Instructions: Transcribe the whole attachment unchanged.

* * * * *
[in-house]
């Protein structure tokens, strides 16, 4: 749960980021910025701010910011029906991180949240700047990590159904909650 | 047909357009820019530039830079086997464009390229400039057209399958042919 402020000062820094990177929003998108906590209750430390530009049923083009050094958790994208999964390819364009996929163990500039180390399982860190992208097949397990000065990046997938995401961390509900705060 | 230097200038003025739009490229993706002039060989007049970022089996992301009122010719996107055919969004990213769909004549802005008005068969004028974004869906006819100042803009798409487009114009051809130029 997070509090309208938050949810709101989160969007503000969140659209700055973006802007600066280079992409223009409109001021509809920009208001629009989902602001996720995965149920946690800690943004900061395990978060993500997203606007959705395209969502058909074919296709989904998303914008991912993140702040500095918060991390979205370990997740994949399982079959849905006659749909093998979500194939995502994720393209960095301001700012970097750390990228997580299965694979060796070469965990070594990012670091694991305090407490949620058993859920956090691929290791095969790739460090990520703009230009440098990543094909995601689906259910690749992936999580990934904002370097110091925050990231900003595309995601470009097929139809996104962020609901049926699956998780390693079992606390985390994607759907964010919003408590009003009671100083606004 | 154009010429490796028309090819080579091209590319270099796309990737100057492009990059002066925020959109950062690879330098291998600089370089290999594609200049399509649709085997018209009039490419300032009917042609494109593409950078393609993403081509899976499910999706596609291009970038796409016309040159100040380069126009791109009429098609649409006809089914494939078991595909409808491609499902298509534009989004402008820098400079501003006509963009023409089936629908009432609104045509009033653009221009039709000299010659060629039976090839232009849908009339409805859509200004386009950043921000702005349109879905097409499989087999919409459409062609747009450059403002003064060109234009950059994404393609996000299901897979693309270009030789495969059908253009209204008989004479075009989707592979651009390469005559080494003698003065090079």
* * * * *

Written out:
[in-house]
């Protein structure tokens, strides 16, 4: 749960980021910025701010910011029906991180949240700047990590159904909650 | 047909357009820019530039830079086997464009390229400039057209399958042919 402020000062820094990177929003998108906590209750430390530009049923083009050094958790994208999964390819364009996929163990500039180390399982860190992208097949397990000065990046997938995401961390509900705060 | 230097200038003025739009490229993706002039060989007049970022089996992301009122010719996107055919969004990213769909004549802005008005068969004028974004869906006819100042803009798409487009114009051809130029 997070509090309208938050949810709101989160969007503000969140659209700055973006802007600066280079992409223009409109001021509809920009208001629009989902602001996720995965149920946690800690943004900061395990978060993500997203606007959705395209969502058909074919296709989904998303914008991912993140702040500095918060991390979205370990997740994949399982079959849905006659749909093998979500194939995502994720393209960095301001700012970097750390990228997580299965694979060796070469965990070594990012670091694991305090407490949620058993859920956090691929290791095969790739460090990520703009230009440098990543094909995601689906259910690749992936999580990934904002370097110091925050990231900003595309995601470009097929139809996104962020609901049926699956998780390693079992606390985390994607759907964010919003408590009003009671100083606004 | 154009010429490796028309090819080579091209590319270099796309990737100057492009990059002066925020959109950062690879330098291998600089370089290999594609200049399509649709085997018209009039490419300032009917042609494109593409950078393609993403081509899976499910999706596609291009970038796409016309040159100040380069126009791109009429098609649409006809089914494939078991595909409808491609499902298509534009989004402008820098400079501003006509963009023409089936629908009432609104045509009033653009221009039709000299010659060629039976090839232009849908009339409805859509200004386009950043921000702005349109879905097409499989087999919409459409062609747009450059403002003064060109234009950059994404393609996000299901897979693309270009030789495969059908253009209204008989004479075009989707592979651009390469005559080494003698003065090079």